THE DARK NIGHT OF THE SOUL
Dr. Chuck DeVane, Pastor
Lake Hamilton Baptist Church
Hot Springs, Arkansas
May 26, 2019
39 And he came out and went, as was his custom, to the Mount of Olives, and the disciples followed him. 40 And when he came to the place, he said to them, “Pray that you may not enter into temptation.” 41 And he withdrew from them about a stone's throw, and knelt down and prayed, 42 saying, “Father, if you are willing, remove this cup from me. Nevertheless, not my will, but yours, be done.” 43 And there appeared to him an angel from heaven, strengthening him. 44 And being in agony he prayed more earnestly; and his sweat became like great drops of blood falling down to the ground.
— Luke 22:39-44, ESV
Juan de Yepes was born in the pivotal sixteenth century to a family plagued with poverty and baptized into a church filled with corruption. Had Spain not shielded her people from the Great Reformation, Juan was the kind of courageous Christian who would have cast his lot with Luther and Calvin and other Protestants. Instead, he became a priest and joined the Counter-Reformation within the Roman Catholic church.
For his efforts to bring the church back to the Bible, Juan de la Cruz (John of the Cross), as he came to be known, was persecuted and imprisoned. In prison he became a poet and penned one of the greatest works ever written, as attested to by both religious and literary scholars. Though he gave it no title, it gained a wide distribution under the name “Dark Night of the Soul.”
Now when Christians go through severe trails, tribulations, or temptations, the title of John of the Cross’ work is brought to bear on the experience. The “Dark Night of the Soul” is a valley of sorrow, searching, and serious commitment. In keeping with John’s theme, it eventually brings the believer to a good and gracious place, where in the words of twentieth century hymn writer Helen Lemmel, “The things of earth grow strangely dim, in the light of His glory and grace.” Or, if you prefer the theological gleanings of The Steve Miller Band, “You know you got to go through hell before you get to Heaven.”
If, or when, you experience the dark night of the soul, you would do well to read the classic poem or the full-length commentary written by John of the Cross. Better still, you can go to the Gospels and walk with Jesus to the cross. Take time to linger for a while in this text, where with uncharacteristic brevity and unique detail, Luke tells us the true and theological story of Jesus’ “Dark Night of the Soul.”
The Dark Night of God’s Cup
“Father, if you are willing, remove this cup from me.”
A cup is commonly found in Scripture but it is not always common. Sometimes it is a metaphor for a most uncommon event or experience. Some cups are wonderful, others are terrible.
The Psalmist sings of the “cup of salvation” of the Lord, while the Prophet and the Revelator warn of God’s “cup of wrath.” Christ’s cup, His impending crucifixion, clearly contained both. It was a mixed drink of wrath and salvation. To drink it would be to taste God’s wrath, to finish it would be to save God’s people.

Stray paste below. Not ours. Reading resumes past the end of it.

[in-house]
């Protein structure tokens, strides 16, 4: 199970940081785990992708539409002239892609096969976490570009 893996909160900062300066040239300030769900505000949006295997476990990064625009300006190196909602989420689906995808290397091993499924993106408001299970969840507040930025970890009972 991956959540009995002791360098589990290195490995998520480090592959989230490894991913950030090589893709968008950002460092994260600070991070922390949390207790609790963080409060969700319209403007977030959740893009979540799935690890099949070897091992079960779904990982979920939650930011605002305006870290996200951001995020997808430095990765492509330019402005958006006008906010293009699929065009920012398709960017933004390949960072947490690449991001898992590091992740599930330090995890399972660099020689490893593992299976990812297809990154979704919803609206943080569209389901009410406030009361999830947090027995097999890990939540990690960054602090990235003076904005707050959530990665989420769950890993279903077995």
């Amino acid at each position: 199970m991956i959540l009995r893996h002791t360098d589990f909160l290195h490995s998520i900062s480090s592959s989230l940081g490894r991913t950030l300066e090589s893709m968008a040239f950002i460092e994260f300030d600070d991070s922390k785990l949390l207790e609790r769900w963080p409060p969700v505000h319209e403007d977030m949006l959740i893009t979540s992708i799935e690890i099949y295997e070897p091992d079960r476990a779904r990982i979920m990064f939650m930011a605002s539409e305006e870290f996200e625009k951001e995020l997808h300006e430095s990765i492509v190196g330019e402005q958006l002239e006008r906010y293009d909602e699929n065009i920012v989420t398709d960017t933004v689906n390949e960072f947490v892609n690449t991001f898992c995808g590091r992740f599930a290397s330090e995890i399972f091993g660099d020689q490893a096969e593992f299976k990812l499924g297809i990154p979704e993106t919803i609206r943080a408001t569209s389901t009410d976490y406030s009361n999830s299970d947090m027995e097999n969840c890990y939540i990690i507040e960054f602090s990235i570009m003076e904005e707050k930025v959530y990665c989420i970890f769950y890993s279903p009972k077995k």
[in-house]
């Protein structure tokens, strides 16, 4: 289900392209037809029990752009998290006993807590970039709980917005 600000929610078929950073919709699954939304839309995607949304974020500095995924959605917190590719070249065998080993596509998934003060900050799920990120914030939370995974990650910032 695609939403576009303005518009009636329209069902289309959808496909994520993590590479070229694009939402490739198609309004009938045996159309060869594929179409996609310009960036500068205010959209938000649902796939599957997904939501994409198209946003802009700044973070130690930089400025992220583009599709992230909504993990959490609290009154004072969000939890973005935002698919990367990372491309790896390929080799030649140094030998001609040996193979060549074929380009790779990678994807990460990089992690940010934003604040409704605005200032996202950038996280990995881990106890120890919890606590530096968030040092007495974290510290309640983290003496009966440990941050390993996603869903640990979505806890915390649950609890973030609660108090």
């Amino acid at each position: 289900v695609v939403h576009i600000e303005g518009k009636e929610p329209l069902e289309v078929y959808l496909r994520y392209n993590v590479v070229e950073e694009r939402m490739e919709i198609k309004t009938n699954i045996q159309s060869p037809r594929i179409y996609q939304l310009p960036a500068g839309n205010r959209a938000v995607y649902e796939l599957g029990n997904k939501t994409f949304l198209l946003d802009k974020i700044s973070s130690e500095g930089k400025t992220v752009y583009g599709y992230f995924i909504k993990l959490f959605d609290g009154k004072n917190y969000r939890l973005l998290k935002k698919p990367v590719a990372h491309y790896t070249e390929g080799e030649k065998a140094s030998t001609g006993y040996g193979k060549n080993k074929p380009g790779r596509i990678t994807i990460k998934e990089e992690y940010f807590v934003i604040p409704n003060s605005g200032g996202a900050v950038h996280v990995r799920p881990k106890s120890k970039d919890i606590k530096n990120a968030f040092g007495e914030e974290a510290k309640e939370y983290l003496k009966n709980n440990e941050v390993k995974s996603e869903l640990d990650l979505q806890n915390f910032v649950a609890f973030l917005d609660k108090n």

We think of Jesus as the ultimate hero. He would be the first soldier to fall on the grenade, the first student to rush the shooter, the first in line to give up His life for a someone else. Why the reluctance?
Christ’s cup required a long look. The longer we look at danger the less our desire to enter in. In the mystery of the Trinity in a place before time, the Father had put he cup before the Son. With every Old Covenant sacrifice the cup was pushed closer to Christ’s hand. At the last Passover as the lamb was sacrificed for the meal, Jesus knew He would be the next Lamb up. Dread, procrastination, a plea for pardon, these would be the normal human responses, and the Messiah was as much a man as He is the true and living God.
Christ’s cup required a strange sacrifice. Generals are not placed on the front lines. A godly mother is not allowed to serve the prison sentence of her convicted son. People rank in society, and no person who has ever walked the earth could be ranked as high as the divine, sinless, Son of God, Jesus Christ. We think it absurd that the New York Times plastered on its pages in 1966 the headline, “God is Dead.” Surely such thoughts of absurdity must have crossed God’s mind in the Garden of Gethsemane.
Imagine spending years on death row for a crime you did not commit. Imagine having the wherewithal to prove your innocence and put the true culprit in your place. Imagine maintaining your silence as they slip the noose around your neck, or strap you down on the gurney to put the needle in your arm. This was the cup hanging over Jesus’ head in the garden, and it made for a long, dark night.
The Dark Night of God’s Will
“Nevertheless, not my will, but yours, be done.”
So why would God do it? Why would Jesus stay in the garden and wait to be arrested, tried, and crucified? Why not escape back to the Sea of Galilee and go live His best life now?
“Will” is a very important word in the Bible and the subject of many a rigorous debate. This one word can mean two different things . Both meanings can be interpreted during the dark night detailed in the text. God the Son is praying with God the Father and each seems to have a different will. How can God’s will be different from God’s will?